Effect of follow-up counselling after HIV diagnosis through homebased HIV counselling and testing on linkage to HIV care in southwestern Uganda


Ruzagira, E; (2017) Effect of follow-up counselling after HIV diagnosis through homebased HIV counselling and testing on linkage to HIV care in southwestern Uganda. PhD (research paper style) thesis, London School of Hygiene & Tropical Medicine. DOI: 10.17037/PUBS.04433695

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Abstract

Background: Home-based HIV counselling and testing (HBHCT) is highly acceptable and may be an effective strategy for HIV prevention and population-based test-and-treat programmes in sub-Saharan Africa (SSA). However, few data are available on linkage to care or on the effectiveness of strategies to increase linkage to care among HIVpositive persons identified through HBHCT in SSA. The aims of this PhD were to (i) systematically review the literature on linkage to care among HIV-positive adults diagnosed through HBHCT in SSA; and (ii) to conduct a cluster-randomised controlled trial to measure the effectiveness of a counselling intervention after HIV diagnosis through HBHCT in increasing linkage to care in rural Masaka district, Uganda. Methods: (i) Five databases (Medline, Embase, Global Health, Web of Science, and Africa-Wide information) were systematically searched for studies published between 1st January 2000 and 19th August 2016. Authors of studies for which some required information was missing were requested to provide additional data. (ii) For the trial, 28 rural communities were randomly allocated (1:1) to the intervention (HBHCT, referral, and brief home-based counselling sessions one and two months after HBHCT) or control group (HBHCT and referral only). HIV-positive adults (≥18 years) not yet in care were enrolled. Primary outcomes were linkage (registration with an HIV clinic) at 6 months after HBHCT, and time to linkage. Analyses were by intention-to-treat using random effects logistic regression and Cox regression with shared frailty. Results: (i) 19 eligible studies were identified; one had all the required data. Additional data were obtained for 13 studies; thus, 14 studies were included in the review. Linkage to care was generally lower (<33%) if HBHCT was followed by referral only, and higher (>80%) if some strategy was used to facilitate uptake of referral. Only one study was a randomised trial and most were susceptible to outcome ascertainment bias. (ii) In the trial, 551 individuals tested HIV-positive; 205 (37.2%) were already in care and thus ineligible. 302 (87.3% of those eligible) were enrolled (intervention, n=149). Retention was similar across trial arms (92% overall). Overall linkage to care was 42.1%. Counselling was associated with a 2.18-fold [95% confidence interval (CI)=1.26-3.78] increase in the odds of linkage. There was no evidence of a difference between arms in the rate of linkage in the first two months, but subsequently the rate of linkage was higher in the intervention arm (hazard ratio=4.87, 95% CI=1.79-13.27). Conclusion: Counselling substantially increases linkage to care among HIV-positive adults identified through HBHCT and can increase antiretroviral therapy coverage in SSA.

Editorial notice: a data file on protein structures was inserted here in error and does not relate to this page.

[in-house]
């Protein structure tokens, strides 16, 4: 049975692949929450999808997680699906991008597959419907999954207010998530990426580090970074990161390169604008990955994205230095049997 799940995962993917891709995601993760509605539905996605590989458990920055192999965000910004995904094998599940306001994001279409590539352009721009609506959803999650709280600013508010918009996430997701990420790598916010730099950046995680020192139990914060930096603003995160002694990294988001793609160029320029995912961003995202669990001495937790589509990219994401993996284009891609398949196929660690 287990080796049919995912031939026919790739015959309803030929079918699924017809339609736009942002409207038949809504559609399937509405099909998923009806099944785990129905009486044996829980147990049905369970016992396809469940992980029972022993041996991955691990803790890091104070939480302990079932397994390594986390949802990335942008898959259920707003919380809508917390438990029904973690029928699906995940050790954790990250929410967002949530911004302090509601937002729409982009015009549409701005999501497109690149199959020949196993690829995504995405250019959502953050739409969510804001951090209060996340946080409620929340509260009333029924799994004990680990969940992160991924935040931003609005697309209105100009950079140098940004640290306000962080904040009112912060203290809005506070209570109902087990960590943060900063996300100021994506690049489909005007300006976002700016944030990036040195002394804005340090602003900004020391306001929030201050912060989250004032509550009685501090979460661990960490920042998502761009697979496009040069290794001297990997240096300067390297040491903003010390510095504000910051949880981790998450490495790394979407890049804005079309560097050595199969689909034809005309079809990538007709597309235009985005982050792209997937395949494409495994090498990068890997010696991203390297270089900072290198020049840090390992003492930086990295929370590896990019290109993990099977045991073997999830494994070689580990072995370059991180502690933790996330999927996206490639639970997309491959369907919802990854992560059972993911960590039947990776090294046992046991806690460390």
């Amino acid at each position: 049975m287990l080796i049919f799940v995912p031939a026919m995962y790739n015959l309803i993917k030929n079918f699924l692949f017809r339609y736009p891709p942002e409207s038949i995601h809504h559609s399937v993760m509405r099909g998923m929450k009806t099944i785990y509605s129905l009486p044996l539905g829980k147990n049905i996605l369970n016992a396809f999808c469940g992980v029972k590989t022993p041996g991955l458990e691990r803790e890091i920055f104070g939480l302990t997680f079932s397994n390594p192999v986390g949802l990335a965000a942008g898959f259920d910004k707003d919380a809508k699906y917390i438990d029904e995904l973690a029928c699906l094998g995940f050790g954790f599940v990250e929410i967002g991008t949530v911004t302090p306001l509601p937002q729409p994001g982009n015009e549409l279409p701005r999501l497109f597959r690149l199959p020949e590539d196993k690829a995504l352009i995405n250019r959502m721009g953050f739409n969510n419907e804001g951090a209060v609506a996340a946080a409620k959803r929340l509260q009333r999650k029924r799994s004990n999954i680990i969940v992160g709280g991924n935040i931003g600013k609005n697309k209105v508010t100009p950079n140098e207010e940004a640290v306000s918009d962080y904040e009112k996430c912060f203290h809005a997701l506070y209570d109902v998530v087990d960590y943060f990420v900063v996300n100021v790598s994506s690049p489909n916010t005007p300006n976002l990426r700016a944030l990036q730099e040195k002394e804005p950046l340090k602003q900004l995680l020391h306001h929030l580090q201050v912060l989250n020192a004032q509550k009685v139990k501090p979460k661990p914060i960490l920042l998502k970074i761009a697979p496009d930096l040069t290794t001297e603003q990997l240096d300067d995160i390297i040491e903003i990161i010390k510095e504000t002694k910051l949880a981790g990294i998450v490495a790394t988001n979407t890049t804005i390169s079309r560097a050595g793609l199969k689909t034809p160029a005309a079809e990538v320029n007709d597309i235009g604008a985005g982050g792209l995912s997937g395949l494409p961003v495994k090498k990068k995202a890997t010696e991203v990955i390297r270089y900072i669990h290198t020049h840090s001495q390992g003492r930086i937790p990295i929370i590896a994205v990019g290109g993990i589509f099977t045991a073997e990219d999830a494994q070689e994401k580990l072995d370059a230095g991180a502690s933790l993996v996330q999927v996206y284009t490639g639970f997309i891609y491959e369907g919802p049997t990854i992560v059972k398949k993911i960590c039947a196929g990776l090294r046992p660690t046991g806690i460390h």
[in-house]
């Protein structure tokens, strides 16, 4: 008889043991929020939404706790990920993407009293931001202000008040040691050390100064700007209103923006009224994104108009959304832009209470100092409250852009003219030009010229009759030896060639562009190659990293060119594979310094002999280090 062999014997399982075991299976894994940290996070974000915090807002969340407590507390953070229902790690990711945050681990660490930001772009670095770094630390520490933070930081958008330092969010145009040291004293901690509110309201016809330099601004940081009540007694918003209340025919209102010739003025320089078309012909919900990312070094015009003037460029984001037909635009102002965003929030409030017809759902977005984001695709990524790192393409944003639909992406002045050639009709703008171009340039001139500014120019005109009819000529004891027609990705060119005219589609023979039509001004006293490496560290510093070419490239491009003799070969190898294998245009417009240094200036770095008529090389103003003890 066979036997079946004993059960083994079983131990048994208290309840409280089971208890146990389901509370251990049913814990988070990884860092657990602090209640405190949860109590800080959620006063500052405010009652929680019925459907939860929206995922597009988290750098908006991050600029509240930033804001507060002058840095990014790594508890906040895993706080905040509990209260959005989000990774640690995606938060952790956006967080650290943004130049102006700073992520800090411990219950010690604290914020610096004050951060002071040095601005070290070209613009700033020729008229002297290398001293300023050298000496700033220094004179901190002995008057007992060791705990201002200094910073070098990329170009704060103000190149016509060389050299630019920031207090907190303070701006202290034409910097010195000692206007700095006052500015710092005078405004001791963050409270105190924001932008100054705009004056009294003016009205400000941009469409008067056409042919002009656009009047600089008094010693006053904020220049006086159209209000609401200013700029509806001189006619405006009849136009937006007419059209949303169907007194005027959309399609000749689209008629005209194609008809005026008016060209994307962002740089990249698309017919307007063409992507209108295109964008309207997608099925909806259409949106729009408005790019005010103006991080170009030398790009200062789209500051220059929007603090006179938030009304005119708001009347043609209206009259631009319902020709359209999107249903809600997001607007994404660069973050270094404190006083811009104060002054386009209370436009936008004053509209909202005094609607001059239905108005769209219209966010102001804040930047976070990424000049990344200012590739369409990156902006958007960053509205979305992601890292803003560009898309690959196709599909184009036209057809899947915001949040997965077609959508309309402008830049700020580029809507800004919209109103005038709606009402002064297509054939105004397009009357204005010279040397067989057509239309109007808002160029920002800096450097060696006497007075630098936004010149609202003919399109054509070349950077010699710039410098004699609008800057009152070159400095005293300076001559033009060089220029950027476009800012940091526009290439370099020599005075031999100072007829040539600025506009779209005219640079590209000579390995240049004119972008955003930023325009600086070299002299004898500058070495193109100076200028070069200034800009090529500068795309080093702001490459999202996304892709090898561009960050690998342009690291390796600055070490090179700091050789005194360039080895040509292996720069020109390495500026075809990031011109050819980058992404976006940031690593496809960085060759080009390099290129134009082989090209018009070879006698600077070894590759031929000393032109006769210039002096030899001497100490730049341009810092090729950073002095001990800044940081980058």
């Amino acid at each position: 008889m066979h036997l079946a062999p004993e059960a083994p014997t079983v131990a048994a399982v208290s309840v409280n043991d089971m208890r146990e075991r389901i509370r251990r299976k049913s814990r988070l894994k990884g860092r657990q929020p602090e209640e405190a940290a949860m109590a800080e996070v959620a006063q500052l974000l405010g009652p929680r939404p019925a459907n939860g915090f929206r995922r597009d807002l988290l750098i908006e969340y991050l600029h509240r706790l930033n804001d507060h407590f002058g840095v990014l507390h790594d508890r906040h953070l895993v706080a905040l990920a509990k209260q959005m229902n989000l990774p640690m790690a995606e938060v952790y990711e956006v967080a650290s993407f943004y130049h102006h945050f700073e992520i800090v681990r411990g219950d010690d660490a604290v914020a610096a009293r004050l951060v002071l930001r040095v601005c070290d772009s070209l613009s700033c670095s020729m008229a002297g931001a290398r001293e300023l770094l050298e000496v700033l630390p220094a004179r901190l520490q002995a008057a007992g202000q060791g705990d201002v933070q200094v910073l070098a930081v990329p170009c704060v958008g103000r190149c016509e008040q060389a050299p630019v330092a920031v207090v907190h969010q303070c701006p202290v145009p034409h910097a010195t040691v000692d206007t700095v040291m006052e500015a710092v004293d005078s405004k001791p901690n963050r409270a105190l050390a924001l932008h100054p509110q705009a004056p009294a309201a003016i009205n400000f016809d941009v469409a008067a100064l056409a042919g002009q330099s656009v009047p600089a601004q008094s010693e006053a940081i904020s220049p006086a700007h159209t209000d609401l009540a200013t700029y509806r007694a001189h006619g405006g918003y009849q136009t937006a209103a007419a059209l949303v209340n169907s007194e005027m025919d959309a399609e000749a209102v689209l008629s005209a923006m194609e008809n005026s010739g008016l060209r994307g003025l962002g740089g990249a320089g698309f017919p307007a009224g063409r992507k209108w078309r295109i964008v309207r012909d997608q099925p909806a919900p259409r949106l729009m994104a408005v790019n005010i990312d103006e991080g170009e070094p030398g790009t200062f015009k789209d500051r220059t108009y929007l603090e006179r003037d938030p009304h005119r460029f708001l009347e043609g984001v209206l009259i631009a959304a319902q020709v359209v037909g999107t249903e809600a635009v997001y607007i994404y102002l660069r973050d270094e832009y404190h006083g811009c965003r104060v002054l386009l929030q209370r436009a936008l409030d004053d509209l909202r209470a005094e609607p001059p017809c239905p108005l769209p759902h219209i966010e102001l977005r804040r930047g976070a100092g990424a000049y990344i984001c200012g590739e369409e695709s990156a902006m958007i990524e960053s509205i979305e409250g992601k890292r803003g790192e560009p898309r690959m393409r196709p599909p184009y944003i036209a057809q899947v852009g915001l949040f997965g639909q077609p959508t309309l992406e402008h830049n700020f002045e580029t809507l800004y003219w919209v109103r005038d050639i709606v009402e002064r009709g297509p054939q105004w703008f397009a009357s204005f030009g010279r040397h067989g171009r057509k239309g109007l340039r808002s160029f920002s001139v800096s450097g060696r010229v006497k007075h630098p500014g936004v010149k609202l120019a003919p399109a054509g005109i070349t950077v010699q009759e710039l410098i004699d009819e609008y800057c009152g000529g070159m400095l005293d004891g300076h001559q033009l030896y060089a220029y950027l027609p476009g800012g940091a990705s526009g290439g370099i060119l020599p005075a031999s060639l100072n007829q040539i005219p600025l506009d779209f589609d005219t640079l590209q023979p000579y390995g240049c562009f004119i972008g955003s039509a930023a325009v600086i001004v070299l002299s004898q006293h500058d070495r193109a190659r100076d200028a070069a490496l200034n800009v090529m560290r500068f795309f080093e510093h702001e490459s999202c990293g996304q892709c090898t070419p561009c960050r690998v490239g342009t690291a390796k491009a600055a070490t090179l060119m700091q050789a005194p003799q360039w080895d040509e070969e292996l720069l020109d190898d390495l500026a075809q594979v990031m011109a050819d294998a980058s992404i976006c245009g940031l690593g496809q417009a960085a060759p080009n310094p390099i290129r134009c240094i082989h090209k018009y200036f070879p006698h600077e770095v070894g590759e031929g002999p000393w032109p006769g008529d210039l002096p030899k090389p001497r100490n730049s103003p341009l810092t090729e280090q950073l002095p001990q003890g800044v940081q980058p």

Item Type: Thesis
Thesis Type: Doctoral
Thesis Name: PhD (research paper style)
Contributors: Grosskurth, H (Thesis advisor); Baisley, K (Thesis advisor);
Faculty and Department: Faculty of Epidemiology and Population Health > Dept of Infectious Disease Epidemiology
Funders: Medical Research Council, UK Department for International Development, Second European & Developing Countries Clinical Trials Partnership programme, International AIDS Vaccine Initiative, London School of Hygiene & Tropical Medicine
Copyright Holders: Eugene Ruzagira
URI: http://researchonline.lshtm.ac.uk/id/eprint/4433695

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